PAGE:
Blanket travel bans “attack global solidarity” and “will not prevent the international spread” of the omicron coronavirus variant, the World Health Organization (WHO) has said.
Speaking of the widespread travel restrictions that have been ramped up in response to the threat from the new variant, which was first identified in South Africa, the WHO’s regional director for Africa, Matshidiso Moeti, said: “Covid-19 constantly exploits our divisions. We will only get the better of the virus if we work together for solutions.”
He added that blanket bans “place a heavy burden on lives and livelihoods” while not stemming the spread of the virus.
When South Africa informed the world about the latest variant of concern to be detected, it was swiftly penalised, with countries around the world, including the UK, imposing strict bans on entry.
The British government put a total of 10 African nations back on its red list, meaning only British citizens and residents can enter the UK from them and must pay thousands of pounds for an 11-night quarantine in a government-mandated hotel.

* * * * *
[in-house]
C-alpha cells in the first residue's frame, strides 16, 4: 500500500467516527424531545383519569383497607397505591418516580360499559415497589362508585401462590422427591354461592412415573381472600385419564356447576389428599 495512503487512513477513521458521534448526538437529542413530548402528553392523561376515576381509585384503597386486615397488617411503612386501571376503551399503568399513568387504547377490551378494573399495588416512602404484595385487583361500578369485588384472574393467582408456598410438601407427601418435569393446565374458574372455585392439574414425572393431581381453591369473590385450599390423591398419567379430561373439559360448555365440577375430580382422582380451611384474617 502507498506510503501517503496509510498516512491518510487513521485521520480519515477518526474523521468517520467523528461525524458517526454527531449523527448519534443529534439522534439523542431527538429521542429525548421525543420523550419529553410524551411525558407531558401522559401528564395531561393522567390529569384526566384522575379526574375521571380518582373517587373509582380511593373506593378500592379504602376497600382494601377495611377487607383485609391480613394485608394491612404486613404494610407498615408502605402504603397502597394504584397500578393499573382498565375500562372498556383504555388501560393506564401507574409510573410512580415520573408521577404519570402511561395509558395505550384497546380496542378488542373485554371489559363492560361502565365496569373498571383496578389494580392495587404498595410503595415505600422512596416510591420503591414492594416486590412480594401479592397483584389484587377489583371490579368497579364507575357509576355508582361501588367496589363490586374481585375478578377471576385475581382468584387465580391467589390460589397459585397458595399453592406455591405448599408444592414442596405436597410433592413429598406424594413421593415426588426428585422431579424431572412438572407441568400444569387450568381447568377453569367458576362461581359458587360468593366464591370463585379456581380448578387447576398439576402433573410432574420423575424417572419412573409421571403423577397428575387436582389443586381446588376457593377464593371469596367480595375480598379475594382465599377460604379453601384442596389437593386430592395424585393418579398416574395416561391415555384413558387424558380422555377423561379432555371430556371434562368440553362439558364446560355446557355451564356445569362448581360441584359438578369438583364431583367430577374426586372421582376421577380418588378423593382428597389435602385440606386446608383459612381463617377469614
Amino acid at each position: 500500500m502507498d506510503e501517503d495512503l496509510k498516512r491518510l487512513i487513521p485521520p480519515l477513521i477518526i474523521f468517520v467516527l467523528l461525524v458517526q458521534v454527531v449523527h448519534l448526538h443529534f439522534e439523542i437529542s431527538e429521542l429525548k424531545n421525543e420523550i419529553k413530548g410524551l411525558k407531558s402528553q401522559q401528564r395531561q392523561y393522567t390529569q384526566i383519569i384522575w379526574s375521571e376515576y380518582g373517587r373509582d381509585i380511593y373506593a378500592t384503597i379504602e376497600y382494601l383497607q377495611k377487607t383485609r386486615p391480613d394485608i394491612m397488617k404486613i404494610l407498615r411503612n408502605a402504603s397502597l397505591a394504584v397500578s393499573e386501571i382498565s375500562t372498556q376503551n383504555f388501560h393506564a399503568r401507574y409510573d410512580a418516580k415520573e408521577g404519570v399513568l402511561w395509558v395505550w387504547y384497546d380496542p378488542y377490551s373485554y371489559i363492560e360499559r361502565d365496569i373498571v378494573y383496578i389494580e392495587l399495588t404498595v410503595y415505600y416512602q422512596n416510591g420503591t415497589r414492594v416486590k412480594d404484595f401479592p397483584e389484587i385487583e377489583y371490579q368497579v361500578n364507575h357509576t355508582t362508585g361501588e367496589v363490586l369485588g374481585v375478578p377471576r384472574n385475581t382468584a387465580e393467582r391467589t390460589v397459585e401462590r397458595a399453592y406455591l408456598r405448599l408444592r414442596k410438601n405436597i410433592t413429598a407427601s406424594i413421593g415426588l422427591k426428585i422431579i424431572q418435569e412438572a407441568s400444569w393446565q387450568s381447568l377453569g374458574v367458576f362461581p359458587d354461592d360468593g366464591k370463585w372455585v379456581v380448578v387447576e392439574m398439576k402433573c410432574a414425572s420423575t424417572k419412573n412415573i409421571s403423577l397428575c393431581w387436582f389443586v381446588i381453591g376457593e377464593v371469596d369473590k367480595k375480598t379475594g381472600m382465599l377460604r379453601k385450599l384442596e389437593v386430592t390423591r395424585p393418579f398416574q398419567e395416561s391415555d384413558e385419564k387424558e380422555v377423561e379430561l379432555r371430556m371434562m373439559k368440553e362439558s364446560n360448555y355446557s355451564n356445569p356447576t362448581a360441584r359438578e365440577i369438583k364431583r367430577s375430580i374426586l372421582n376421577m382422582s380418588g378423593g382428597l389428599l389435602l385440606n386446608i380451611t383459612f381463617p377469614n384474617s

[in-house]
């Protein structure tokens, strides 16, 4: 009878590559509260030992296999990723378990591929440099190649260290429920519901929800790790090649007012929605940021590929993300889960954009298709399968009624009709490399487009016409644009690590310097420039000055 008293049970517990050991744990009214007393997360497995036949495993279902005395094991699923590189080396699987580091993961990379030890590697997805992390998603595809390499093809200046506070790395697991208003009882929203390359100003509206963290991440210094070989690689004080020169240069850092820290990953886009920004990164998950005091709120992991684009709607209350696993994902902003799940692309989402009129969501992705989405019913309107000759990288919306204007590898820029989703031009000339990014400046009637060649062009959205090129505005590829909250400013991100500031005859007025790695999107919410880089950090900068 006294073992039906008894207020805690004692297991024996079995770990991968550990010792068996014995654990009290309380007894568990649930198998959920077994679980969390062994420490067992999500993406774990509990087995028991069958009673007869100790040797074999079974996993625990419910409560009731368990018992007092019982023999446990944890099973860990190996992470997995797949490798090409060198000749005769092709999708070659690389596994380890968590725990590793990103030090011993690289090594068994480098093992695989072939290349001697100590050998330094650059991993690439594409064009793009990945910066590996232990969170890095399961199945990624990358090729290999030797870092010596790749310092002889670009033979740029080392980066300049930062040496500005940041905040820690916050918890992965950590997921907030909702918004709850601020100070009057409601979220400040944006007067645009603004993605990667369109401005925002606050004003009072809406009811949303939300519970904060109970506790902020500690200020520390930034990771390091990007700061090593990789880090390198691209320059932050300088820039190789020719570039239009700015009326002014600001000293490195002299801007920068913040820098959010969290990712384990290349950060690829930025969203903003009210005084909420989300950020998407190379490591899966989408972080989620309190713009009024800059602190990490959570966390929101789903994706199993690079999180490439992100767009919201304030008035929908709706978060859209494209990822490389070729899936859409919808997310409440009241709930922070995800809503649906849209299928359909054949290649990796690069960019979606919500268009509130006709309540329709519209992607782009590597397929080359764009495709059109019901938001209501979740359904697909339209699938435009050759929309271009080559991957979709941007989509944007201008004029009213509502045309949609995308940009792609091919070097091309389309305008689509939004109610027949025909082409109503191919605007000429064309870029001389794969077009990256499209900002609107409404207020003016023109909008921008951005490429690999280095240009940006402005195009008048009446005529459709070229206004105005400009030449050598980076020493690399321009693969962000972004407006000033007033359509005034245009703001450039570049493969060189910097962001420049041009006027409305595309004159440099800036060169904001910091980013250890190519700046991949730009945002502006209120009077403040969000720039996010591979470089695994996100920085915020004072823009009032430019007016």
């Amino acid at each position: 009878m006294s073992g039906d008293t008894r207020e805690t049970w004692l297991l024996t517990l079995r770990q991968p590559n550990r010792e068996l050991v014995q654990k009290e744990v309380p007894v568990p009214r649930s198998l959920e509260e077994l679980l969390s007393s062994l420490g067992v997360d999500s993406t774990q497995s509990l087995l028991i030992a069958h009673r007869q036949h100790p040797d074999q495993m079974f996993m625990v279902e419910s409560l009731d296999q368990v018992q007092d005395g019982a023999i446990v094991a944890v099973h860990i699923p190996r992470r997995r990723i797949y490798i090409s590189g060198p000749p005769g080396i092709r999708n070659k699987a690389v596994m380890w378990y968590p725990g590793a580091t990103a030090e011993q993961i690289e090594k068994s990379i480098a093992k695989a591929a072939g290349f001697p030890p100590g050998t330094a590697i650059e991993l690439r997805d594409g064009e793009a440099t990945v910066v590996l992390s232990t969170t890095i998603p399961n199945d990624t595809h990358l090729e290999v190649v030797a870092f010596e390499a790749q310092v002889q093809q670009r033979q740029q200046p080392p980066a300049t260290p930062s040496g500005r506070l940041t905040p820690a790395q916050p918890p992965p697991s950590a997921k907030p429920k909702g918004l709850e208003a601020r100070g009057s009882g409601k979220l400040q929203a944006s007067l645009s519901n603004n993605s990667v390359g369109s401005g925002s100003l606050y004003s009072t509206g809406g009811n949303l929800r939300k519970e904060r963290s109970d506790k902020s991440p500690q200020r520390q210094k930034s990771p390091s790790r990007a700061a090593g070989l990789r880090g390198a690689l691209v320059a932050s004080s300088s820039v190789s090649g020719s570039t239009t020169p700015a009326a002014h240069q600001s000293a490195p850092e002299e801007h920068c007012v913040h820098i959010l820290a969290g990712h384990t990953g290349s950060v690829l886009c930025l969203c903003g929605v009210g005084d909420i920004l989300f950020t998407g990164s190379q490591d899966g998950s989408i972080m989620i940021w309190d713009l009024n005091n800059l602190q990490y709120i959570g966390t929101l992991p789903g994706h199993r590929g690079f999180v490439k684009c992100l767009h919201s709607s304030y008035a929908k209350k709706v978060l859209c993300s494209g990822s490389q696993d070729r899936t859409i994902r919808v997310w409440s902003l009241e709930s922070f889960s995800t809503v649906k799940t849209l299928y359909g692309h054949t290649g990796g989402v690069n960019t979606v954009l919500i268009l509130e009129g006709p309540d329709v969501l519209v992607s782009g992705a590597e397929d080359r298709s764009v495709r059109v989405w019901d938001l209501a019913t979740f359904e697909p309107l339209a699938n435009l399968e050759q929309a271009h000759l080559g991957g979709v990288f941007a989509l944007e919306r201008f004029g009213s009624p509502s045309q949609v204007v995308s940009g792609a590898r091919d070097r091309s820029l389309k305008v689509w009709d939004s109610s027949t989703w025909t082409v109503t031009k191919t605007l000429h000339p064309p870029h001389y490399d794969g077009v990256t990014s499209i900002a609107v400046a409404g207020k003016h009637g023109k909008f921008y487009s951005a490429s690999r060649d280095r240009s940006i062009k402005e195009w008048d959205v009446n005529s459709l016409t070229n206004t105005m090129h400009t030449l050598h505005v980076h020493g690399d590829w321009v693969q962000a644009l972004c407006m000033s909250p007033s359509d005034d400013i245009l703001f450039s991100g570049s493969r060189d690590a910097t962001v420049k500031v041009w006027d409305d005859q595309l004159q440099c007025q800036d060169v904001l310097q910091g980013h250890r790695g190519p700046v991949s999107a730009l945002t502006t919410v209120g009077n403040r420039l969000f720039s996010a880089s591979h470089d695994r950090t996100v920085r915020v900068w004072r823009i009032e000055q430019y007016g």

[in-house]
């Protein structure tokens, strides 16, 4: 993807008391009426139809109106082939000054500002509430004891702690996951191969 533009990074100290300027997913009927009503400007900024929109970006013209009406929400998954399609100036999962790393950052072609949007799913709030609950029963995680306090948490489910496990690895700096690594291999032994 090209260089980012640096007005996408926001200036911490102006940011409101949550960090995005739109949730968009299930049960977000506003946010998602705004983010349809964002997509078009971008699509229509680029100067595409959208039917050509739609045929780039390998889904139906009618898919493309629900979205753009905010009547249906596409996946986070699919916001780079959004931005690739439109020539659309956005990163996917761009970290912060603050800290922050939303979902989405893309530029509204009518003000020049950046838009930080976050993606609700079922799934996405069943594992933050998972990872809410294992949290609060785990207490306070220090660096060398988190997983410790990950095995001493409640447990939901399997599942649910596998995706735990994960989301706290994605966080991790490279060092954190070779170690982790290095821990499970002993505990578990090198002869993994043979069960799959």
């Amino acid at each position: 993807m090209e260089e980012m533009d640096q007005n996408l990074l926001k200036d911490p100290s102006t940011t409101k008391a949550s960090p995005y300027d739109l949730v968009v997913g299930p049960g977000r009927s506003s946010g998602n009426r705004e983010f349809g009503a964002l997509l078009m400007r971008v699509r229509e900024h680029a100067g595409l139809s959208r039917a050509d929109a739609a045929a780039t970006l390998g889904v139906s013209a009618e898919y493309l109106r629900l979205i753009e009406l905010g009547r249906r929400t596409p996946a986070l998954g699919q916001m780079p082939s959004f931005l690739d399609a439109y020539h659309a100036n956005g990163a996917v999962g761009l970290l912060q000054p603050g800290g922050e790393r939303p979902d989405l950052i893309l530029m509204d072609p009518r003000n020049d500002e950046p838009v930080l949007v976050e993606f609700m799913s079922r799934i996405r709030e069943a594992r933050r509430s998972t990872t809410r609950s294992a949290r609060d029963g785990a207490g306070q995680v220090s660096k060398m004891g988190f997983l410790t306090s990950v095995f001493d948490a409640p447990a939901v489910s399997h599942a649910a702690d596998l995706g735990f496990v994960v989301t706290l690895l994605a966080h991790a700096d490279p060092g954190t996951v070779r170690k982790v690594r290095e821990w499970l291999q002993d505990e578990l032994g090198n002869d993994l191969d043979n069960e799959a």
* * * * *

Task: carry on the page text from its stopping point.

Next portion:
WHO officials have praised South Africa and Botswana’s actions around the omicron variant, saying that the countries should be applauded, not sanctioned.
“The speed and transparency of the South African and Botswana governments in informing the world of the new variant is to be commended,” said Moeti.
“WHO stands with African countries which had the courage to boldly share life-saving public health information, helping protect the world against the spread of Covid-19.”
Since omicron was first identified, it has been detected in at least 24 countries, including the UK, US, Australia and France.
Some countries, such as Japan, Israel and Morocco, have banned all international travellers in response, while others have imposed tighter restrictions.
Brits travelling to Switzerland must quarantine for 10 days, while all non-EU travellers must present a negative Covid test to enter France from 4 December.